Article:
Friday, June 25, 2010

Embraceable Two: Jose' James and Jef Neve at the Dakota

© Andrea Canter

The first time I heard José James was at the Dakota in maybe 2004, he sang as part of a benefit for something, I don’t remember what. Moore by Four was the main act and I only vaguely recall thinking José would “one day” be headlining himself. That day arrived quickly as José reached the finals of the Thelonious Monk International Vocal Competition, moved to London, attracted significant attention there singing Coltrane and original compositions, and released two albums of diverse, mostly original music. It’s his latest duet set of (of all things!) standards (and mostly ballads at that!) with Belgian pianist Jef Neve (For All We Know) that has finally awakened American audiences and critics to the voice that may well be the most artistically powerful of his generation… and perhaps to be regarded as one of the best in modern jazz. His hometown audience at the Dakota last night seemed more than awake to this potential.

Although the first set was delayed an hour due to the cancellation of flights out of Chicago—José and Jef had to rent a car for the 7-hour drive-- the pair seemed relaxed, assured, and finely tuned to each other. They met in Brussells when José was a guest on Jef’s radio show, recognizing that their styles meshed well. They recorded For All We Know just for personal pleasure, only to have it snatched up by Impulse for its first new release since Alice Coltrane’s Translinear Light in 2004. That José is a John Coltrane acolyte, that Impulse was Coltrane’s label, may be prophetic.

The first set covered seven of the songs on For All We Know, and my immediate familiarity with the recording did not temper my reaction to each new rendition. On record alone, these two artists are as seductive as any outright provocation. In person, they are mesmerizing—ask any man or woman in that audience, their appeal transcends age or gender. Both are die-hard improvisers who never tread the same path twice; they tended to alternate rubato introductions that often extended a couple minutes with the barest hints of destination. Both have elastic command of their respective instruments, taking unpredicted flights across intervals, across time, across space. Both can move from subtle to assertive in a single note.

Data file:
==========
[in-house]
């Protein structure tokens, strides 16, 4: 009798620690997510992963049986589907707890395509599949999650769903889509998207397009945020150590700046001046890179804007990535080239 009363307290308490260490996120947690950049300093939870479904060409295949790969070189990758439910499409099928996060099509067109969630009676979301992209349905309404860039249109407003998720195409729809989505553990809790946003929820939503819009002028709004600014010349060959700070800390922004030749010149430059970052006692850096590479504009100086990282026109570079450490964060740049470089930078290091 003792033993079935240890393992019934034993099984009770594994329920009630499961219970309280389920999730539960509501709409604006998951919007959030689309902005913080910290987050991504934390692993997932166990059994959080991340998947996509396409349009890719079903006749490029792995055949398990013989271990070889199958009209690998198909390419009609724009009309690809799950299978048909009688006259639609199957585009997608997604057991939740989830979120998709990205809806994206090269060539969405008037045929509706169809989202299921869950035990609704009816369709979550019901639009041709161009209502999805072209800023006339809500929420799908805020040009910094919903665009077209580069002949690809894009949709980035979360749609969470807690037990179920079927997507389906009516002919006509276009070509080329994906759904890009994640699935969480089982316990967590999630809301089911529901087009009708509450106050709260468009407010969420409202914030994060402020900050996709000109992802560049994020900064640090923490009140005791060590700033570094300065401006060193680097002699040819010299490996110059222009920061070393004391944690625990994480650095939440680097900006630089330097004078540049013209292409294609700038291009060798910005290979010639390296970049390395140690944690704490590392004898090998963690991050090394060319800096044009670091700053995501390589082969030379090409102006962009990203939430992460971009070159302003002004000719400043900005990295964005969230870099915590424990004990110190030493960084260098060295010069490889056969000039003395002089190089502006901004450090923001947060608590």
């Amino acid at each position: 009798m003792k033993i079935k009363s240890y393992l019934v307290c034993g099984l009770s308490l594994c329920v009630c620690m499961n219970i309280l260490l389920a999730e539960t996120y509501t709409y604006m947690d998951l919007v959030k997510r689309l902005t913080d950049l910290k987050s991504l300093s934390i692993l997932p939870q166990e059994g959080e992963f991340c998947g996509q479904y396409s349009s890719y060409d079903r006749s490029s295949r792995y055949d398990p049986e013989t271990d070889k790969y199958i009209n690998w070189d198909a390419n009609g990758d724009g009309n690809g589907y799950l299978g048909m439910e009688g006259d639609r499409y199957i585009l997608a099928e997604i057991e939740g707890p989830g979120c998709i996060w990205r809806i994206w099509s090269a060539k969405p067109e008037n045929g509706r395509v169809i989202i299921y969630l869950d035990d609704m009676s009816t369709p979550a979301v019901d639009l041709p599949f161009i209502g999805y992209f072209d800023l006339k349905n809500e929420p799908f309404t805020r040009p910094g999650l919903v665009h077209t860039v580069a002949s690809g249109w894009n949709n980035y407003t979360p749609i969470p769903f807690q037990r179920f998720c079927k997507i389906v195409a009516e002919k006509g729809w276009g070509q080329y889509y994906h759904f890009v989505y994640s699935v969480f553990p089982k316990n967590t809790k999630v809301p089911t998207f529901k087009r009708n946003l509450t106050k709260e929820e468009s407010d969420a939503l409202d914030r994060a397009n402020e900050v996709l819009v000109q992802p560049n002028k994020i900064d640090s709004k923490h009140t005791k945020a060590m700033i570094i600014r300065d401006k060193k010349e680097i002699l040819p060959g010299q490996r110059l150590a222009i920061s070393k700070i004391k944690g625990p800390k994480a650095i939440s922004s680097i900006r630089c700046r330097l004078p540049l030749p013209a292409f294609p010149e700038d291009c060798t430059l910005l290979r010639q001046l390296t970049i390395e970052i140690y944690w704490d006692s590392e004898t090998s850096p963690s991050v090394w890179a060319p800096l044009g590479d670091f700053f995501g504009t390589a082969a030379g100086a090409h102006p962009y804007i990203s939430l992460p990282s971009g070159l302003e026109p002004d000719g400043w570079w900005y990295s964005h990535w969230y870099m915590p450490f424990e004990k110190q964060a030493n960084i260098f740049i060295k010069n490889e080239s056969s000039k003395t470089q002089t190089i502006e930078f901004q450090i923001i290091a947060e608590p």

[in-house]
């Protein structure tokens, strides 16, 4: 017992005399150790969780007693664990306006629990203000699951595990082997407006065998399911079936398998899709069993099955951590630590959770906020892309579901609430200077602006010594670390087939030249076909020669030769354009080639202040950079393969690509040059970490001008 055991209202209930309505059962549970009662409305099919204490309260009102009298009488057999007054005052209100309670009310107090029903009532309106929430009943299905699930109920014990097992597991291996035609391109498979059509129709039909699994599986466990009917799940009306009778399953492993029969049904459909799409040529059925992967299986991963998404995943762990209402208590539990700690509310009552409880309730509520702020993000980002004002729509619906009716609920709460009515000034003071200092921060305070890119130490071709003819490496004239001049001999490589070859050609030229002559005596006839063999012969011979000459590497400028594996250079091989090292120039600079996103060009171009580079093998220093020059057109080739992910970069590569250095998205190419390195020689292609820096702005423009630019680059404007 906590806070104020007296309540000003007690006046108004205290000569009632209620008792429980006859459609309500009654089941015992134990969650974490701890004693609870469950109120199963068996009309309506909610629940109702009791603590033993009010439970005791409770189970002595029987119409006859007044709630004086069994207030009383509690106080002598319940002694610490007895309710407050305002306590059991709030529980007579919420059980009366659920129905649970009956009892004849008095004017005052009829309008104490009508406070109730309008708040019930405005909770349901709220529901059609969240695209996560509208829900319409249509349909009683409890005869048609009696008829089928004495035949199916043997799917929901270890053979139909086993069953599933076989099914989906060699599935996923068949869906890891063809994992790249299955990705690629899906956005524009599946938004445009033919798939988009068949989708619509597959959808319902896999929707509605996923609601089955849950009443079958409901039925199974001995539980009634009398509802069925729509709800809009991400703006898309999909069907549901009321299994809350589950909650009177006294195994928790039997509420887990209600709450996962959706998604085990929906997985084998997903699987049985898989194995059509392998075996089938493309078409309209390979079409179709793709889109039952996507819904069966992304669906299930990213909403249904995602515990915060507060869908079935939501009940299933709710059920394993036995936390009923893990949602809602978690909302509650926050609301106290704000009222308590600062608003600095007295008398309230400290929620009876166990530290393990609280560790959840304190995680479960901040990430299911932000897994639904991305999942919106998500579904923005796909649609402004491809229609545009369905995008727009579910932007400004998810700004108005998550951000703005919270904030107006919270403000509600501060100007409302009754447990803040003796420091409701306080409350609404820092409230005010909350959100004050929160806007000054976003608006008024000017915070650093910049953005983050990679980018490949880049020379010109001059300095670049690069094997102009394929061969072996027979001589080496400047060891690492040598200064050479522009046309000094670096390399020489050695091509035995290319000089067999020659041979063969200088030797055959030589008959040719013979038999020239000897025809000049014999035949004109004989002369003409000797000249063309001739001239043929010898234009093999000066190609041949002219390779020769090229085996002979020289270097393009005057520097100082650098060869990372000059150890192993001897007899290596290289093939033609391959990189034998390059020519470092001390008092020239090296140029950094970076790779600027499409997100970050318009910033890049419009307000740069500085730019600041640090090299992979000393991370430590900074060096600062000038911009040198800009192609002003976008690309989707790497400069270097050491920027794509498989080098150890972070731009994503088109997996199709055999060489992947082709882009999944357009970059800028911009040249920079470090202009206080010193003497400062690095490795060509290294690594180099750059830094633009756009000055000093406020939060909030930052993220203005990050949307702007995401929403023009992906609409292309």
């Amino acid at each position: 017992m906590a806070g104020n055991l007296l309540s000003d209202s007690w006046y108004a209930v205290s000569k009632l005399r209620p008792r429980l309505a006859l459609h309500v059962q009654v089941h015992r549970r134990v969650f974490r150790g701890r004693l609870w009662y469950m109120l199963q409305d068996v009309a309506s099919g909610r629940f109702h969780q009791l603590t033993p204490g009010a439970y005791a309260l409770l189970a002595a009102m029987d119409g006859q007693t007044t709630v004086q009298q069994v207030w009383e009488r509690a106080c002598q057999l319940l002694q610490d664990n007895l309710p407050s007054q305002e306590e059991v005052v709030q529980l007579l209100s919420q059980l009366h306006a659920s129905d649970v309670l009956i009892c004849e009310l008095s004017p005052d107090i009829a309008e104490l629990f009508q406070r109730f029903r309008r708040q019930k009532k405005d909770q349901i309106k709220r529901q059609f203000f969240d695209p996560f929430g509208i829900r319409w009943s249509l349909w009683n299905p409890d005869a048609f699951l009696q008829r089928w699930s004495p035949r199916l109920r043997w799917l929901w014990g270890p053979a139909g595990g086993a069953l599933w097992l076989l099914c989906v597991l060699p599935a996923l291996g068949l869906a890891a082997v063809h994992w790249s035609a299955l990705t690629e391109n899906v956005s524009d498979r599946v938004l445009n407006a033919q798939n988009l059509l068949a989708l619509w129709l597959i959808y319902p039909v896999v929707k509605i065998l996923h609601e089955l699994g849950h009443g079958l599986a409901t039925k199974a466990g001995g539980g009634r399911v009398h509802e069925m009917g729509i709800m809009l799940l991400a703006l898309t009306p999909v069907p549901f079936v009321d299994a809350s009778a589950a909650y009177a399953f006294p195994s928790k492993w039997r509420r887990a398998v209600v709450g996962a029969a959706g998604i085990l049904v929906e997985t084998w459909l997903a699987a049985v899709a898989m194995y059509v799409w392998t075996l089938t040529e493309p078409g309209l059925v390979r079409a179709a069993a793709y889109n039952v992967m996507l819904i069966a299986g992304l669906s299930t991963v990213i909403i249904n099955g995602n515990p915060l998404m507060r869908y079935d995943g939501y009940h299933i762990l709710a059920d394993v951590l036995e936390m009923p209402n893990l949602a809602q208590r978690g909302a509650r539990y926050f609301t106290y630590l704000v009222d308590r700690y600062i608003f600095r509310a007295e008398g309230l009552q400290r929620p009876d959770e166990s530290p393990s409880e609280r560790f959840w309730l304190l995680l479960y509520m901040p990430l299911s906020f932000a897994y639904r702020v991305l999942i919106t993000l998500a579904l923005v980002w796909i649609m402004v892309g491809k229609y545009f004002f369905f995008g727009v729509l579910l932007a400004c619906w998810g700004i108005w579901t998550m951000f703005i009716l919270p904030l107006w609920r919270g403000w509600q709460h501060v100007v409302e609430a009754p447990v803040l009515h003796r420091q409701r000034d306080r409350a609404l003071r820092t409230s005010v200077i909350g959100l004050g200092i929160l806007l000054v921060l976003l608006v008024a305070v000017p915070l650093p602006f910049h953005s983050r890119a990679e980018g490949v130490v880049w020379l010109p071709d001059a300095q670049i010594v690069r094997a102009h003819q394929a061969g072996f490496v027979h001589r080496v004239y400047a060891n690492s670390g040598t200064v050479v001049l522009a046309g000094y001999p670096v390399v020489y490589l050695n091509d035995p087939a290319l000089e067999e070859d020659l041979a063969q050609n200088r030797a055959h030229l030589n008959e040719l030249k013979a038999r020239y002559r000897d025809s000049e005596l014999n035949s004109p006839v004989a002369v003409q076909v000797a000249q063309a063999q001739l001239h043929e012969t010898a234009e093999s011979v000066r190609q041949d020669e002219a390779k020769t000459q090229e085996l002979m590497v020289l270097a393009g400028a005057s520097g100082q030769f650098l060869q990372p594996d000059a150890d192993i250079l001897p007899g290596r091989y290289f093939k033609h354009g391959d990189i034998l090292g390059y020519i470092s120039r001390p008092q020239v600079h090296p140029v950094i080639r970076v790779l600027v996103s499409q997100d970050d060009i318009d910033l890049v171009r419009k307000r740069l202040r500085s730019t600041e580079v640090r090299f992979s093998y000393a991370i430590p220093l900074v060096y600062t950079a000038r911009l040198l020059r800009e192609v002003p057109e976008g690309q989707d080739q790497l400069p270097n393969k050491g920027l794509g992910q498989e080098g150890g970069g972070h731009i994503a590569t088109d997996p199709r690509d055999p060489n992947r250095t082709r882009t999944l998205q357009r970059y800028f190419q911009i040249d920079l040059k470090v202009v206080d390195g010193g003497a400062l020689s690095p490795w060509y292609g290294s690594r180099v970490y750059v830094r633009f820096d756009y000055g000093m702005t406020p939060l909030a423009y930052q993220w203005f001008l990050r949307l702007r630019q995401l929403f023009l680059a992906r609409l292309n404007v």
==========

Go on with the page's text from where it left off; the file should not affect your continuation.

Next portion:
Here, I’ll note just a few high points of the evening: “Body and Soul” may be the slowest version ever, José’s a cappella scat rolling into the first a cappella verse before Neve joined in, every word a clear declaration that vibrates through your own body and soul. “Gee Baby Ain’t I Good to You” was just downright sexy and José’s widely ranging dynamics unpretentiously dramatic—he might lull you with his subtle charm but he will quickly raise your heart rate with sudden shifts in time and volume. The long piano intro to “Lush Life” (one of the duo’s first joint efforts on Brussels’ radio) showed off Neve’s equally vast dynamic range, and the tune could be retitled “Lush Space” to best describe what sets this version apart from any other I’ve heard. Then there was the second set surprise guest, Denny Malmberg, Jose's South High mentor (and Fireside Pizza partner) who sat in on "Old Folks," sweet and gentle.

For me, the musical highlight of the entire night was the late set rendition of “Tenderly,” Jef’s intro suggesting Chopin and Ravel, José navigating the melody’s wide angles like soft-edged taffy, easily landing each shift in tone and rhythm as if a musical Cirque du Soleil.

Jon Hendricks, Mark Murphy, Kurt Elling… José James. For all we know.

(See full review at and check out Lee Engele's video of "Old Folks" on YouTube at )

Photos: Jose' James; Jose' again; Jef Neve; Jose' with Denny Malmberg on "Old Folks;" Jose' and Jef at the end of the first set. (All photos by Andrea Canter on June 24, 2010)